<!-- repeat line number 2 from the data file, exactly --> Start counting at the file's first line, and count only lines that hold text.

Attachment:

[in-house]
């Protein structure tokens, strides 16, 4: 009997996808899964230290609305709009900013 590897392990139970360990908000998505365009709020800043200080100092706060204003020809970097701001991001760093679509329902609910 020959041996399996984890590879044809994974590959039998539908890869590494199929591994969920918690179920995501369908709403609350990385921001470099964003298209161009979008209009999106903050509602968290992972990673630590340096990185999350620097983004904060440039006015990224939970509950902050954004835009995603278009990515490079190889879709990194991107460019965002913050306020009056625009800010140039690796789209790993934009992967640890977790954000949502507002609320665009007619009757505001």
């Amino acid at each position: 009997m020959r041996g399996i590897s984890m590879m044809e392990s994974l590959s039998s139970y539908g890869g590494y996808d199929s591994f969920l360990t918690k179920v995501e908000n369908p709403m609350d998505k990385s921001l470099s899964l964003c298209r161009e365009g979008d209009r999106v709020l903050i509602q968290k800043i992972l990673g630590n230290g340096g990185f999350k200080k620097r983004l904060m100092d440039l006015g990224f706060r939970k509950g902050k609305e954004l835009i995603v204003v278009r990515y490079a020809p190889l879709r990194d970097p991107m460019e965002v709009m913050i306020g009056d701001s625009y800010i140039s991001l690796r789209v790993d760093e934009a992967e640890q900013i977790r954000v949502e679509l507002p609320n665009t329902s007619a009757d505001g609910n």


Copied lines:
């Protein structure tokens, strides 16, 4: 009997996808899964230290609305709009900013 590897392990139970360990908000998505365009709020800043200080100092706060204003020809970097701001991001760093679509329902609910 020959041996399996984890590879044809994974590959039998539908890869590494199929591994969920918690179920995501369908709403609350990385921001470099964003298209161009979008209009999106903050509602968290992972990673630590340096990185999350620097983004904060440039006015990224939970509950902050954004835009995603278009990515490079190889879709990194991107460019965002913050306020009056625009800010140039690796789209790993934009992967640890977790954000949502507002609320665009007619009757505001």